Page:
Instructional Memo #7

Long Beach Unit Baseball Memo #7

TO: Officials, Coaches, Administrators, Observation Team, Contacts

FROM: Chris Maher, Instructional Chairman, Long Beach Unit

RE: Instructional Memo #7

A common term heard in the officiating community is the idea of “Moving Up.” It has different meanings from working a better quality of schedule, advancing into the postseason, working a CIF Championship as well as aspirations of working collegiate and/or professional sports. Many officials believe they have the answer or solution to their needs and know what one has to do to advance in their careers. The reality is that there is no magical process that everyone goes through to ensure this kind of success and not everyone goes down the same road to get to the same goal. Regardless of what each person’s goal is, there is one truth in this avocation: “Being Great at the Level You Are Working At.” Today’s game is the most important game one is working in their career whether its a youth game, high school game or collegiate game and we owe it to all the participants to be our best every time we are out on the field. We also owe it to ourselves to do our best each game and when we don’t do that, we also stunt our own growth as officials and as human beings. It is one of the things that we have control over in our own development. In other umpiring news….

  • Ejections: An alarming number of our ejection reports have dealt with abusive language. Most of these offenses have been committed by players and include derogatory, direct and/or prolonged statements directed at an opponent or an umpire. In many cases, umpires have either immediately ejected serious offenders or issued a warning to the offending team when necessary prior to an eventual ejection. Other cases involve umpires not recognizing situations quick enough and either administering an unnecessary ejection or escalating the situation by doing absolutely nothing. Let’s do our part in taking charge of the situation early so it does linger throughout the game.
  • Sportsmanship: Following up on the previous section, we need to understand that players and coaches are competitors and there has to be an expectation of showing emotion on the field. Choice language is going to slip and we must be aware of when that occurs. The problem is when it continues to be an issue or it turns derogatory or personal. There is a fine line that as we have mentioned before and please exercise sound judgment when taking the appropriate course of action. 
  • Games Involving non-CIF Southern Section Schools: A reminder that any contest played at a CIF-SS institution falls under the jurisdiction of the CIF-Southern Section. Please remember the guidelines in effect (i.e. coaches wearing helmets, NFHS playing rules, lower-level time limits, etc.) especially when a contest is involving a team from another section or state.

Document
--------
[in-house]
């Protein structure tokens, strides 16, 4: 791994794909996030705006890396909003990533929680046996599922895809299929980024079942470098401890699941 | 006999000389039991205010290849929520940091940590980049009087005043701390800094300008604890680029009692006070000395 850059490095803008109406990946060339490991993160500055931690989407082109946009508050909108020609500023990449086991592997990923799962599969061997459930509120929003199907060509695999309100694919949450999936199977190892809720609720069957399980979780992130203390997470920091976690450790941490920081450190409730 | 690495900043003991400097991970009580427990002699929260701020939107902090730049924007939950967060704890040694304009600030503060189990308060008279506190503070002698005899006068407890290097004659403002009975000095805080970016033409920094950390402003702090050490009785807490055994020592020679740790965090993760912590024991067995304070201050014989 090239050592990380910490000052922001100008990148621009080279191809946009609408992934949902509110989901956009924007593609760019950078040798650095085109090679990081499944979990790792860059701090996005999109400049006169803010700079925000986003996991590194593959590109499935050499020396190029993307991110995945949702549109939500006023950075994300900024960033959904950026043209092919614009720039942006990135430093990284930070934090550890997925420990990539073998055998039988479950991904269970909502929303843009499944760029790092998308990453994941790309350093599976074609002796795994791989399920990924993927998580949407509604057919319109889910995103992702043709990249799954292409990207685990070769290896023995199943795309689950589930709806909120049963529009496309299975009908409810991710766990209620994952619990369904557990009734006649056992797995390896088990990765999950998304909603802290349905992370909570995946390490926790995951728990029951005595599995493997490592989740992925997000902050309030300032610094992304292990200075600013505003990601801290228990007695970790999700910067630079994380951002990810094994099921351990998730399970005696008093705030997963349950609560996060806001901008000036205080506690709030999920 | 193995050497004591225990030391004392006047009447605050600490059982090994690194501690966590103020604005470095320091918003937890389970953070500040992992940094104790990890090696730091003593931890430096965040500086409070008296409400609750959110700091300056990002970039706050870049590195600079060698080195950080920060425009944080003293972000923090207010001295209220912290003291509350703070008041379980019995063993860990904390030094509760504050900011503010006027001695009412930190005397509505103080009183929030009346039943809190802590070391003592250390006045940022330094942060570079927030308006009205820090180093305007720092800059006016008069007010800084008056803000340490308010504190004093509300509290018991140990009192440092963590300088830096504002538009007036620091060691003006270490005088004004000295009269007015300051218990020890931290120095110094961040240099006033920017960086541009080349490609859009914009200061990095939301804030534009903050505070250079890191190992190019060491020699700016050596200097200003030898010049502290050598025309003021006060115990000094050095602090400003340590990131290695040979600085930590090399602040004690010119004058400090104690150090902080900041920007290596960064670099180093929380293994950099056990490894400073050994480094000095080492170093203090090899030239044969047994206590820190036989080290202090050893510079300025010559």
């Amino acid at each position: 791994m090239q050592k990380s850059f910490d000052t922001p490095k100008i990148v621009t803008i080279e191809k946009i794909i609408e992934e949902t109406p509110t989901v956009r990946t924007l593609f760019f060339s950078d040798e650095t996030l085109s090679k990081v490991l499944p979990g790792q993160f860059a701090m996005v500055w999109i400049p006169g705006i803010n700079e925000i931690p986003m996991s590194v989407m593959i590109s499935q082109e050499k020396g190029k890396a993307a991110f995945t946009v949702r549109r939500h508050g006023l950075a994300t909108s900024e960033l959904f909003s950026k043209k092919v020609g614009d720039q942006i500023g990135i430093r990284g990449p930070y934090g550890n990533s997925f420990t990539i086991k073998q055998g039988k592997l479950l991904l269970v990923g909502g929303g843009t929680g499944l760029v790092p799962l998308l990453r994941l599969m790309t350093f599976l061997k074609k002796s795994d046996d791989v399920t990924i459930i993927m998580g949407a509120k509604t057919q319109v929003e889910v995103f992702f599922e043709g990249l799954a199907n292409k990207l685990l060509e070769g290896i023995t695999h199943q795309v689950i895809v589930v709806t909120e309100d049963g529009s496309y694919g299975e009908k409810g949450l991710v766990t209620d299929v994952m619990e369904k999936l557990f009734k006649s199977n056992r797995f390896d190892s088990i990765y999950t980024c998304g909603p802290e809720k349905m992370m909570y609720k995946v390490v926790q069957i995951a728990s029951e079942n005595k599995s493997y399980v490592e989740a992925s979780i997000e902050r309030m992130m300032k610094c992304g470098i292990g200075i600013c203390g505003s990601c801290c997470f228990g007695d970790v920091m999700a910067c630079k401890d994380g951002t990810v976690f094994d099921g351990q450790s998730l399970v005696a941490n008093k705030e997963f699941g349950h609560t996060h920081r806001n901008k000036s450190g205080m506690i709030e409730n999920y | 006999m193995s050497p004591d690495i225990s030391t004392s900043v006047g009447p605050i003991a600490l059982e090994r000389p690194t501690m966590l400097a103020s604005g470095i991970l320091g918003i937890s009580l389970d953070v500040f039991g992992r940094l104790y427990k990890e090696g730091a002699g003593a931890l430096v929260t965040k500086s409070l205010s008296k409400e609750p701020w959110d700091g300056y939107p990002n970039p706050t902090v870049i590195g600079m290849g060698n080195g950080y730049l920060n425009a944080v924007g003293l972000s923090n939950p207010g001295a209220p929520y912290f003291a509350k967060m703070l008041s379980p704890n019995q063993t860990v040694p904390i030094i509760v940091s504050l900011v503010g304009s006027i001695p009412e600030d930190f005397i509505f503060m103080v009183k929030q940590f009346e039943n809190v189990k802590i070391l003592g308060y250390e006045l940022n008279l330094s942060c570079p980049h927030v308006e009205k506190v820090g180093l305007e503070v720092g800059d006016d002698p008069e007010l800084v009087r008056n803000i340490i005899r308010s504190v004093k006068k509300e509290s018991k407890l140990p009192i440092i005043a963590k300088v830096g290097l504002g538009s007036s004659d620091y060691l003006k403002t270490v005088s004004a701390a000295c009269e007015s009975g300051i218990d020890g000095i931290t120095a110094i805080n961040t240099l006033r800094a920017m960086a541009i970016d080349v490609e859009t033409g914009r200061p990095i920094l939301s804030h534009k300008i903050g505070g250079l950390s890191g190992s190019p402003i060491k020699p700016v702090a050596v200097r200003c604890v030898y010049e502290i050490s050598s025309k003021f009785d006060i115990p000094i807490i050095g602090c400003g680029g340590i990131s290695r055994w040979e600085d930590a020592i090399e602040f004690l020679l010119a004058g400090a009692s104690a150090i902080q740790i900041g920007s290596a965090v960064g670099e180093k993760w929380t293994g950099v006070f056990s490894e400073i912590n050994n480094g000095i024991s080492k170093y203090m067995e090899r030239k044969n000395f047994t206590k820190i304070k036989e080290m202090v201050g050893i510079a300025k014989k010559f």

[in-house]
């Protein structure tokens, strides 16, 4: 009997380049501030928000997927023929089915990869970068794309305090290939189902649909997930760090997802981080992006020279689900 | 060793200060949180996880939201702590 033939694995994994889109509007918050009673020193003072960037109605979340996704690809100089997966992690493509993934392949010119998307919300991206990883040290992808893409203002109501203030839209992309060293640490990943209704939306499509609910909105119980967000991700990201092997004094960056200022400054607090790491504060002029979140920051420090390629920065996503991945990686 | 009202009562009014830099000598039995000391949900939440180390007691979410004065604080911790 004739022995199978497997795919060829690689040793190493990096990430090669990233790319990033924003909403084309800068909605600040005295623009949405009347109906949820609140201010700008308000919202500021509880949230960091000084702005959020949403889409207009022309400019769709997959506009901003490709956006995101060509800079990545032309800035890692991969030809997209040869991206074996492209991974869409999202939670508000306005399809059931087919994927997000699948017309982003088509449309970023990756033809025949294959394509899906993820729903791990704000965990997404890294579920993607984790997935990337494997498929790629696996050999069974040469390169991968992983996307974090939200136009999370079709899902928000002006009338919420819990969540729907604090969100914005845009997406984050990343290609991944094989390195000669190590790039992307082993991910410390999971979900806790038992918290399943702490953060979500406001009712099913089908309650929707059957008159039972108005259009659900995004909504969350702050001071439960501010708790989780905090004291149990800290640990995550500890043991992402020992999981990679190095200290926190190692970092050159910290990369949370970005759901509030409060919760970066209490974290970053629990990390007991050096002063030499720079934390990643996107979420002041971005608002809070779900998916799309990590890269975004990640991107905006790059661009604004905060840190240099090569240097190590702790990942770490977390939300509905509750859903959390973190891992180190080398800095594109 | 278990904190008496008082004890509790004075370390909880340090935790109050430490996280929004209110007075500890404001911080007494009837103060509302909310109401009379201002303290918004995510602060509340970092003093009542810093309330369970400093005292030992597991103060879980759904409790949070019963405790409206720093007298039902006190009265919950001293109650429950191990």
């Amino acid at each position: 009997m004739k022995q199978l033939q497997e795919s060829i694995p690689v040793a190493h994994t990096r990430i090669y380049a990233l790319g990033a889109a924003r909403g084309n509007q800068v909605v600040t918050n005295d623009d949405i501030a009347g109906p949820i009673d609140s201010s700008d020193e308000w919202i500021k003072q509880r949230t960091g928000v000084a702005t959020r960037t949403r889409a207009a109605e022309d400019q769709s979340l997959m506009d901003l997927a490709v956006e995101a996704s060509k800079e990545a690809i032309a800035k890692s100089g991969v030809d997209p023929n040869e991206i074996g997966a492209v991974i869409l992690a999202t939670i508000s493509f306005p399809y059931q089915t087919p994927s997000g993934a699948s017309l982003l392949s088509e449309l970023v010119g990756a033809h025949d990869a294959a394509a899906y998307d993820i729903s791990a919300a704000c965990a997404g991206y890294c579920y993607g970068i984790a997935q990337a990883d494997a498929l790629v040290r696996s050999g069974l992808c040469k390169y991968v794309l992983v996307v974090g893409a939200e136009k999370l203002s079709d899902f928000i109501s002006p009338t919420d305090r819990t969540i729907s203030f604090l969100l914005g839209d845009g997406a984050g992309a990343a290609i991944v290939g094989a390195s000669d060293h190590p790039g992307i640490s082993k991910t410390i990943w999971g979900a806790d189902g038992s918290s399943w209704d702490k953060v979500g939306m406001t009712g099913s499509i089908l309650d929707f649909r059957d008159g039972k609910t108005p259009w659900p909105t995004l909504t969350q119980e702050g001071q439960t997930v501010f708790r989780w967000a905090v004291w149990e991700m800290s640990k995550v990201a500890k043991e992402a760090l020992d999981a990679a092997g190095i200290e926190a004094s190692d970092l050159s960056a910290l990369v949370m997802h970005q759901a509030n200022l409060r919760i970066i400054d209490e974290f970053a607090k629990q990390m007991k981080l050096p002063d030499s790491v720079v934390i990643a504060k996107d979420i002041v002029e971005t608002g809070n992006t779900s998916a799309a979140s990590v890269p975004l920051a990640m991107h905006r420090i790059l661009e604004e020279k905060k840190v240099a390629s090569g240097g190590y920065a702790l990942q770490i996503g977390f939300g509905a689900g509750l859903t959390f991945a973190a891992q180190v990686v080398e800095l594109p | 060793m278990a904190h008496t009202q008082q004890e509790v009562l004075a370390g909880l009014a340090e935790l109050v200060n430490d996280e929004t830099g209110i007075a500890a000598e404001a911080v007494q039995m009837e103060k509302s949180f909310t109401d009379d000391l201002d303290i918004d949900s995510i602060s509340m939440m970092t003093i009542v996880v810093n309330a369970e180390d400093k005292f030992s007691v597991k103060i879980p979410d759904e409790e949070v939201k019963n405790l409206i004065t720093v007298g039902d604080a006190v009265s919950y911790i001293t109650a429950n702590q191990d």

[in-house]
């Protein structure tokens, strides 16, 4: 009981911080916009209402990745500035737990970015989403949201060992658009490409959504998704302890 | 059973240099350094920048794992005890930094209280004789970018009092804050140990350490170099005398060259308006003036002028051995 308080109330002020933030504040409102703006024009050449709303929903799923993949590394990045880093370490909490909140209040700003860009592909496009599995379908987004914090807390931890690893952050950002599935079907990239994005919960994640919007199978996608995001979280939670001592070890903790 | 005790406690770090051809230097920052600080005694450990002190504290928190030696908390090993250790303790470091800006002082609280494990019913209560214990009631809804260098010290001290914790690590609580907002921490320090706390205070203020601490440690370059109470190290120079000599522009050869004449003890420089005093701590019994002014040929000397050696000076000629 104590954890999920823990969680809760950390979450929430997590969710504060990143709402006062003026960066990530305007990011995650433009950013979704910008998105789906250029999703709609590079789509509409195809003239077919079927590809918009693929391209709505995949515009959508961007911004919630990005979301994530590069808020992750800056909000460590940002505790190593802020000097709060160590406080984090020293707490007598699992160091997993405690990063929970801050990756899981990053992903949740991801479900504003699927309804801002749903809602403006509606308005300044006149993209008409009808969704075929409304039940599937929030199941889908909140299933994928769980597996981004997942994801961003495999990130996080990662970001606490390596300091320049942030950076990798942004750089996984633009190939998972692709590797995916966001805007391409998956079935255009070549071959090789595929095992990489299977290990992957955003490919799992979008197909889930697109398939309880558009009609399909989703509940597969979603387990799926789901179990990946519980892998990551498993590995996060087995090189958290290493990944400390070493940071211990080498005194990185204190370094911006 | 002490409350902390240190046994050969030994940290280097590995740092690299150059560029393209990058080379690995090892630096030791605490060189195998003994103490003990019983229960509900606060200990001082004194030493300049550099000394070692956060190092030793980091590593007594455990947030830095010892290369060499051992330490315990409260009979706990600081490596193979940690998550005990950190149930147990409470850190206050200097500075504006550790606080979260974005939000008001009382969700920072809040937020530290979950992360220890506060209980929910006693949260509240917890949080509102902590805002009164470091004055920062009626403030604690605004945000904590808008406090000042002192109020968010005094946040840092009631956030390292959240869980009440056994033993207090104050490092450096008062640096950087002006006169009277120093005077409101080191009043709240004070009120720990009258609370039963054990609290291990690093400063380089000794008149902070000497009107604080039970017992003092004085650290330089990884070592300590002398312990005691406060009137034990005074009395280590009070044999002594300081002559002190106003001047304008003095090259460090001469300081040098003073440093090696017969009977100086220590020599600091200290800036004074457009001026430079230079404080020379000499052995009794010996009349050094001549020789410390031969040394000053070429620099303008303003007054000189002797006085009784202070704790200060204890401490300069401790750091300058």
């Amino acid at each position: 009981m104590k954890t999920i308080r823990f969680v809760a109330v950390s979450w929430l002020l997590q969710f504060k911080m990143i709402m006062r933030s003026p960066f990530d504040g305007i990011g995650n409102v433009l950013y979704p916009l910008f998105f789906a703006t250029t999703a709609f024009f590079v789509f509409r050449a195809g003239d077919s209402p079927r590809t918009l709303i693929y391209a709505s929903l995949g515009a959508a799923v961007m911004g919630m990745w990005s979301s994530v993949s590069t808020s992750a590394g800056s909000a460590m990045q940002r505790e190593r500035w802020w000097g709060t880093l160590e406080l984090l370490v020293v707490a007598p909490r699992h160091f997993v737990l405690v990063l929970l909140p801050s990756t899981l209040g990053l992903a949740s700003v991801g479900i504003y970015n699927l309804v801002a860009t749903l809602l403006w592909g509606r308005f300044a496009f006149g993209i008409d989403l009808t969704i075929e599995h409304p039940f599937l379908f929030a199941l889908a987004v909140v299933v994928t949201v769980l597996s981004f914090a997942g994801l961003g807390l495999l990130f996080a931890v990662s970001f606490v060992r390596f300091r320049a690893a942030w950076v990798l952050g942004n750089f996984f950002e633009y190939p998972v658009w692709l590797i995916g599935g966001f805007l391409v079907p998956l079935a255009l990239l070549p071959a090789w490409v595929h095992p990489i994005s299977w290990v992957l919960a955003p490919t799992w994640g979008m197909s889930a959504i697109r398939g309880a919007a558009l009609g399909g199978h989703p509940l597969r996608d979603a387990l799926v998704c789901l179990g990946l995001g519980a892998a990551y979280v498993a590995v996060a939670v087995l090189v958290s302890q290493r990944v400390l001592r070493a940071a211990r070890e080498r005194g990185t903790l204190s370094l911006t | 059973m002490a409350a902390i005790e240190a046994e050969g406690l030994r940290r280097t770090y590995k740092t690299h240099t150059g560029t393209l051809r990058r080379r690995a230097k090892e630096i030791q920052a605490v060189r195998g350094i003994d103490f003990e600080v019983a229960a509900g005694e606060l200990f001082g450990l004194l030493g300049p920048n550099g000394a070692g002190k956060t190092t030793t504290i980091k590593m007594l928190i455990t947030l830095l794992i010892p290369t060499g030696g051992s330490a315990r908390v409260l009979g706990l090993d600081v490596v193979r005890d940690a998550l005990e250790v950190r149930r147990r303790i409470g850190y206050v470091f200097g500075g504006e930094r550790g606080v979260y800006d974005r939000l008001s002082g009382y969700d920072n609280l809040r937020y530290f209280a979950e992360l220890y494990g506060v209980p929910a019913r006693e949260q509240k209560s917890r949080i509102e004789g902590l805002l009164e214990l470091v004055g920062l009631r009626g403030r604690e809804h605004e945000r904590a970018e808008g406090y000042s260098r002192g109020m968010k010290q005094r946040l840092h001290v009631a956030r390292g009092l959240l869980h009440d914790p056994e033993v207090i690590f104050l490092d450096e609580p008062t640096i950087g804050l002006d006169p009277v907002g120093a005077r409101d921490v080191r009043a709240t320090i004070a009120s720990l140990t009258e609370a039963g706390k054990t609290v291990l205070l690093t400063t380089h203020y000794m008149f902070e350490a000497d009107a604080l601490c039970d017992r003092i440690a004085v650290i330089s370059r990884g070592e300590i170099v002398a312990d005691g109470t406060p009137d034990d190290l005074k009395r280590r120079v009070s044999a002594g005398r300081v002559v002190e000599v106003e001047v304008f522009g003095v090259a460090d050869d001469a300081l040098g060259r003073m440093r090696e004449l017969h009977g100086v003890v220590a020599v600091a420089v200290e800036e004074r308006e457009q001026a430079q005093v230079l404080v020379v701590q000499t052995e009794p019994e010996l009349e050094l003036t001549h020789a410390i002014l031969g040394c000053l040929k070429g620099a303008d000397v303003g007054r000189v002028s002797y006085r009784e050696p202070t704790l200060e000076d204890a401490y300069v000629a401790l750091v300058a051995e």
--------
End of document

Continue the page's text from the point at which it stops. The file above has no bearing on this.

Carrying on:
• Passing of a Preceding Runner (8-4-2m): a runner is out when he passes an unobstructed preceding runner by rule. The interpretation of “passing” the runner is that there must be daylight between the trail runner and the runner that he passes. If such passing occurs, the trail runner is out and the ball remains live. When in question, there was no passing of the runner(s). 
  • Intentional Dropping of a Fair Batted Ball or Bunt (5-1-1j, 8-4-1c,1): When at least first base is occupied and there are less than two outs, an infielder may not intentionally drop a fair batted ball (fair fly or line drive) or fair bunt in flight. The ball becomes dead, the Batter-Runner is out and all runners return to their respective bases. Please note, that the batter is not out if the ball is permitted to drop untouched to the ground even if the above conditions are met. This rule does not apply in a situation when the infield fly rule in effect (2-19)
  • Mechanics: With runners on 2nd and 3rd , 2nd only and 3rd only in the 2-Umpire system, the base umpire is to position himself in the “C” position (halfway between the mound and 2nd base on the 3rd base side of the mound) regardless of the number of outs. We are noticing times where officials are reverting back to a previous mechanic such as this one. Our veteran officials need to do a better job of being a proper example to our younger officials and position themselves in the correct location.
  • Having a Rapport with the Catcher: Understanding the relationship that the plate umpire and the catcher have is critical in regards to game flow. As umpires, it is only as good as we allow it to be. Communicating information early and often with them is a good way to keep them engaged as well as giving positive feedback when necessary. It’s a working relationship during the course of a ball game and we want to do our part in ensuring this. Remember what we have talked about all year that we should not be waiting until we need something to begin communicating or when something bad happens to initiate that process. 

Preparation is vital in anyone’s success in the world. Please make sure we arrive early to our games and have all equipment available at all times. Do not be the one that relies on his partner for not having the appropriate attire or asks his partner to do something because he doesn’t have his equipment. Let’s finish this final 1/3 of the year on a stronger note.

Chris Maher

Instructional Chairman

(714) 292-6345

Ic@socalofficials.org

Cjm238@miami.edu

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